Local elections: Only ten percent of EU citizens have exercised their right to vote in another member state, a European Commission study has found.
In 2010, 12.3 million Europeans--including eight million of voting age--lived in another EU nation, up from 11.9 million in 2009, the commission said on Friday.
Nationals of all 27 EU countries have the right to vote and stand in local and European elections in the EU member state where they reside. However, only about one in ten EU citizens exercises their right to vote, Brussels said.
In comparison, figures from Luxembourg’s reception and integration office OLAI show about 18 percent of the foreign population were registered to vote in last October’s local council elections. That rate may have been pushed higher both by the government’s extensive “I Can Vote” voter awareness campaign last year, and because non-EU residents who have lived in the Grand Duchy for more than five years are also eligible to vote in local elections, although that policy is unique to Luxembourg and not required under EU rules.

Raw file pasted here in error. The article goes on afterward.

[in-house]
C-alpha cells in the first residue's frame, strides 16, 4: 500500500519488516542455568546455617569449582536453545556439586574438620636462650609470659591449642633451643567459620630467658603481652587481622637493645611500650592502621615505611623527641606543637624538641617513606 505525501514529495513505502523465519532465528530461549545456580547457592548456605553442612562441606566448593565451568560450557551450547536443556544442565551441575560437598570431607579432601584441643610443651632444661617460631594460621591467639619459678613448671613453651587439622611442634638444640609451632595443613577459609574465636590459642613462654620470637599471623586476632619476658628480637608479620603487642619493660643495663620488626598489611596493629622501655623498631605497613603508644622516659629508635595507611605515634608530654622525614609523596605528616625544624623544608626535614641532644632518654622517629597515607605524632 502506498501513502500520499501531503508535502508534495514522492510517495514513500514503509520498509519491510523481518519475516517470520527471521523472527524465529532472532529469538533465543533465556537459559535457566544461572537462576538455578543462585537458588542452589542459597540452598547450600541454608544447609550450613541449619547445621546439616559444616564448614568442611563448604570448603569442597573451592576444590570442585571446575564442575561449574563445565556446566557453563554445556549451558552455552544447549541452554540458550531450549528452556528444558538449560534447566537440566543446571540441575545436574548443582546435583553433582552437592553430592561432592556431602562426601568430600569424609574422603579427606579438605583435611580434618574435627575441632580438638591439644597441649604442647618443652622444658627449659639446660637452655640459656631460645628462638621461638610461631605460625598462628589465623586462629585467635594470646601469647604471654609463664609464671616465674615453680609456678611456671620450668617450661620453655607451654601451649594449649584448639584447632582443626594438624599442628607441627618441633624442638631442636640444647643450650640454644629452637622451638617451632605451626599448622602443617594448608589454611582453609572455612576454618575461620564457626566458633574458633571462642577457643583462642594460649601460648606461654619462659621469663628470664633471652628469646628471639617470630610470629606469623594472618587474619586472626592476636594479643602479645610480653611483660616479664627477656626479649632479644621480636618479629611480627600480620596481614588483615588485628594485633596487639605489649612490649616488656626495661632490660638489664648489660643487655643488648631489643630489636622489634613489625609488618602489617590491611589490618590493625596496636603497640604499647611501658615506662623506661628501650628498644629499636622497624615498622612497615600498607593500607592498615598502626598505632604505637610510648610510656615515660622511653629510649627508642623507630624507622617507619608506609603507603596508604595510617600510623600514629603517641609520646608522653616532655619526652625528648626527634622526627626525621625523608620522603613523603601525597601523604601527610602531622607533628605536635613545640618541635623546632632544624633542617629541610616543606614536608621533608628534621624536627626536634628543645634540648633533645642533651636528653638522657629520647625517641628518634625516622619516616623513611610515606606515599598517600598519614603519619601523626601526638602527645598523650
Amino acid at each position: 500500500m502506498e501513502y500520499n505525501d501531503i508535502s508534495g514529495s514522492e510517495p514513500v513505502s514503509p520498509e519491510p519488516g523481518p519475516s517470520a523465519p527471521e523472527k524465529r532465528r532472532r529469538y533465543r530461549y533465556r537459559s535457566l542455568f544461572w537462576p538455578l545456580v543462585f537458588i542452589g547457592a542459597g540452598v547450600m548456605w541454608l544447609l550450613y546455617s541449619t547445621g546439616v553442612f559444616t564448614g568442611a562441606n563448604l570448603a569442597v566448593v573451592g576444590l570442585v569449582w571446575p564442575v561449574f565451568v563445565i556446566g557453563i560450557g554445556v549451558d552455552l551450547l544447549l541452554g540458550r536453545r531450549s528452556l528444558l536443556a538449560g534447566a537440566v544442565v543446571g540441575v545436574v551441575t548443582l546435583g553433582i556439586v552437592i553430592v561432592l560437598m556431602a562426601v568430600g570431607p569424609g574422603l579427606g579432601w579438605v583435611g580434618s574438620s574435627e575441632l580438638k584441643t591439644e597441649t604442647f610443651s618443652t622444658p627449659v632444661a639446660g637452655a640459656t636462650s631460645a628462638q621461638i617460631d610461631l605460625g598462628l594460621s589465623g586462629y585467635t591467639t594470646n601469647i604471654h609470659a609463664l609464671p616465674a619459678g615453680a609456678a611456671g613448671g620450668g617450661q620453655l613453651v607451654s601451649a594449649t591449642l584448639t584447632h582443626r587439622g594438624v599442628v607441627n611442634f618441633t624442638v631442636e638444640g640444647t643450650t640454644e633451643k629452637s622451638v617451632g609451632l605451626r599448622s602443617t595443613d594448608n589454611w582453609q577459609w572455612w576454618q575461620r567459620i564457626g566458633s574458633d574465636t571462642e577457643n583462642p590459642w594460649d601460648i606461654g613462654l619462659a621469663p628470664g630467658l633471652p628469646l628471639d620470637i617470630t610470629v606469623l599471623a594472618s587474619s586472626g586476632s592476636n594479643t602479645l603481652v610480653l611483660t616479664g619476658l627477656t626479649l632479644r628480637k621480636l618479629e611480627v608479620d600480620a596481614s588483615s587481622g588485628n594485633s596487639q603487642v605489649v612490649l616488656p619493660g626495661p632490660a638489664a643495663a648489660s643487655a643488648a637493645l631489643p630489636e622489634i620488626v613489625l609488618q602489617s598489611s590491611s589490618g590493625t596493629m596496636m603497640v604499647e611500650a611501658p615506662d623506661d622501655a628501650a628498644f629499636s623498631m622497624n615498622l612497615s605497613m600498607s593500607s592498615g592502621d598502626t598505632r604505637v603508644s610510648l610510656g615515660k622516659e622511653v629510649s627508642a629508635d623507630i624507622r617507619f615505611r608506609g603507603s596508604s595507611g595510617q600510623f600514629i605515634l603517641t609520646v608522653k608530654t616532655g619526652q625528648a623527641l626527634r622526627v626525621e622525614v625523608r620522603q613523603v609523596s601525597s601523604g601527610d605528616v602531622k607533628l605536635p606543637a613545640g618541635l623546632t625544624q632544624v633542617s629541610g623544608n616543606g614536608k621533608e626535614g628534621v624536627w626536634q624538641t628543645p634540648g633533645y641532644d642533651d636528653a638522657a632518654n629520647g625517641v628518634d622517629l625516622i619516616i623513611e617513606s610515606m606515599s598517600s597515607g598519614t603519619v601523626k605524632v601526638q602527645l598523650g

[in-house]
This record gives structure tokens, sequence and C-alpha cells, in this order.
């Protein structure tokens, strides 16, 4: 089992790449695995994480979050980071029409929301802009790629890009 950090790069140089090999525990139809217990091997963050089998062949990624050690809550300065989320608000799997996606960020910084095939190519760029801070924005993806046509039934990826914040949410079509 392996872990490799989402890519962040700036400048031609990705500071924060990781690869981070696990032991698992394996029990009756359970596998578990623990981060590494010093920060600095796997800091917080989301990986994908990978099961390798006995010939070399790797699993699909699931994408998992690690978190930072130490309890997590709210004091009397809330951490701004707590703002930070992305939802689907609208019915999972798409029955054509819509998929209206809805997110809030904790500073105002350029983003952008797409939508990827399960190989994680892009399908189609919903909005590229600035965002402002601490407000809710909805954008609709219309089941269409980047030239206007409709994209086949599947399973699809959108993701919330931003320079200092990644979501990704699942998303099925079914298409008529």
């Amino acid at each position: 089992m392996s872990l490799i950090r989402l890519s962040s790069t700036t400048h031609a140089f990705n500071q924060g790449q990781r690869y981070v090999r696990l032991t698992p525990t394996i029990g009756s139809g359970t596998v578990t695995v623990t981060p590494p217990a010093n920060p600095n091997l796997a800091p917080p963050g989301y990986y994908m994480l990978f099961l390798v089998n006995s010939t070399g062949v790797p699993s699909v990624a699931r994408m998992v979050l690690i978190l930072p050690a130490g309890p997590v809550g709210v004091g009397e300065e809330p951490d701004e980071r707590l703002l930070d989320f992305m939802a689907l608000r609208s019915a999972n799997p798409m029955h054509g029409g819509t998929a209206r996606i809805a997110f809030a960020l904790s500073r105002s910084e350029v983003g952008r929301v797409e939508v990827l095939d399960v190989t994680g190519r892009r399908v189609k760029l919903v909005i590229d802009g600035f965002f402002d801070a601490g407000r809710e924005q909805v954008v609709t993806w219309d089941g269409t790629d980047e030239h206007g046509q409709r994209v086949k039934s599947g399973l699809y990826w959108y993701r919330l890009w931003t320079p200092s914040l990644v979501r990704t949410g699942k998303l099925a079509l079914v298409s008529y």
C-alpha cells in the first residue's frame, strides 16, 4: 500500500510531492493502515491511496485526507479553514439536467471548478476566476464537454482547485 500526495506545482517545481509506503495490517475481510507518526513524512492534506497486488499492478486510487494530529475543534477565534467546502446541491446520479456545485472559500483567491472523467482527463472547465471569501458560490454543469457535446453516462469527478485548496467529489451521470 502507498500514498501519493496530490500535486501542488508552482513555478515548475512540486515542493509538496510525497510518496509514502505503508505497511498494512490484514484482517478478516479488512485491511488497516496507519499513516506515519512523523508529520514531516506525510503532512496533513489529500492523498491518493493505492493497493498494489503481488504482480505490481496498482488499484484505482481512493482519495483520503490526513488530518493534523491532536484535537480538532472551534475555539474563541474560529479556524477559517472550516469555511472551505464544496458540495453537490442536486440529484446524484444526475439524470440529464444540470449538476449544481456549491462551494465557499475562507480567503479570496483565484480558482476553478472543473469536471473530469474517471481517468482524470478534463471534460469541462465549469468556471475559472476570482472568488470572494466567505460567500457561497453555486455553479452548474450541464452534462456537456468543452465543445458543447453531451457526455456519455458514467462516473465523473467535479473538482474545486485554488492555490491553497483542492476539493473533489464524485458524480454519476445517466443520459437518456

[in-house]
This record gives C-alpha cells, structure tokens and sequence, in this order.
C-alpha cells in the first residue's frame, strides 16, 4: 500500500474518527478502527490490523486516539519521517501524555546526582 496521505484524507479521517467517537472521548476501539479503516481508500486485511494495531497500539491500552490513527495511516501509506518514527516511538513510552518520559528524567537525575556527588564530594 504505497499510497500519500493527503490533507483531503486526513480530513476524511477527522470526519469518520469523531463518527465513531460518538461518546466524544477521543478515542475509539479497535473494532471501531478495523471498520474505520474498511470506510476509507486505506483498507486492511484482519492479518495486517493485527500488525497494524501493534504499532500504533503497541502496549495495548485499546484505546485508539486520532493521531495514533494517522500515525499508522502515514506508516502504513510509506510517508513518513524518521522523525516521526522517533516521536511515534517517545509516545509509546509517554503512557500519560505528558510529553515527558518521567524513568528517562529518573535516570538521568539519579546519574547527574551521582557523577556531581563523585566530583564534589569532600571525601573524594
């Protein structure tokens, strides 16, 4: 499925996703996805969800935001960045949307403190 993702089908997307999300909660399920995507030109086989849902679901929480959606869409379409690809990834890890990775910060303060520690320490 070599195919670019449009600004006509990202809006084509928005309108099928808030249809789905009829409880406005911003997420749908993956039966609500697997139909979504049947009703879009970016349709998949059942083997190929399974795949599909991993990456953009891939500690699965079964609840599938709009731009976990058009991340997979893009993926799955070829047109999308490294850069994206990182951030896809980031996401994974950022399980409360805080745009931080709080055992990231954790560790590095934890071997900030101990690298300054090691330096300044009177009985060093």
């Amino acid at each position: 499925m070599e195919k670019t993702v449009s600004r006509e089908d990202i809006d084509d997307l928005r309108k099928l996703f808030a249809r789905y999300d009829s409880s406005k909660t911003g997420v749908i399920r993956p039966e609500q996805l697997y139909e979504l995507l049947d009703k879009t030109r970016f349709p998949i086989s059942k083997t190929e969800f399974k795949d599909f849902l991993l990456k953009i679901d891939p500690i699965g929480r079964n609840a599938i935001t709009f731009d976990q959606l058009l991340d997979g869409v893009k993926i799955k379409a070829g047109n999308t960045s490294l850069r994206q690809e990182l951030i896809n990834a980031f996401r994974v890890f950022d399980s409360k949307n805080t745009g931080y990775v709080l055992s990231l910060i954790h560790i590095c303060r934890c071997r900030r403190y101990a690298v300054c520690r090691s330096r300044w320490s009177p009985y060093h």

Brussel’s report was released in advance of the European Year of Citizens in 2013, which is meant to mark the 20th anniversary of the Maastricht Treaty--signed November 1, 1993--that formalised the right of EU citizens to live and work in other European states.
“Free movement is the most cherished right in the European Union,” Viviane Reding (photo), European Commission vice president and citizenship commissioner, said in a press statement. In addition to the public information campaign next year, the commission said it would continue to monitor and support member states’ implementation of EU election rules.
Luxembourg authorities discuss a number of new initiatives to encourage international residents get more involved in their local community in the March print edition of Delano, on newsstands now.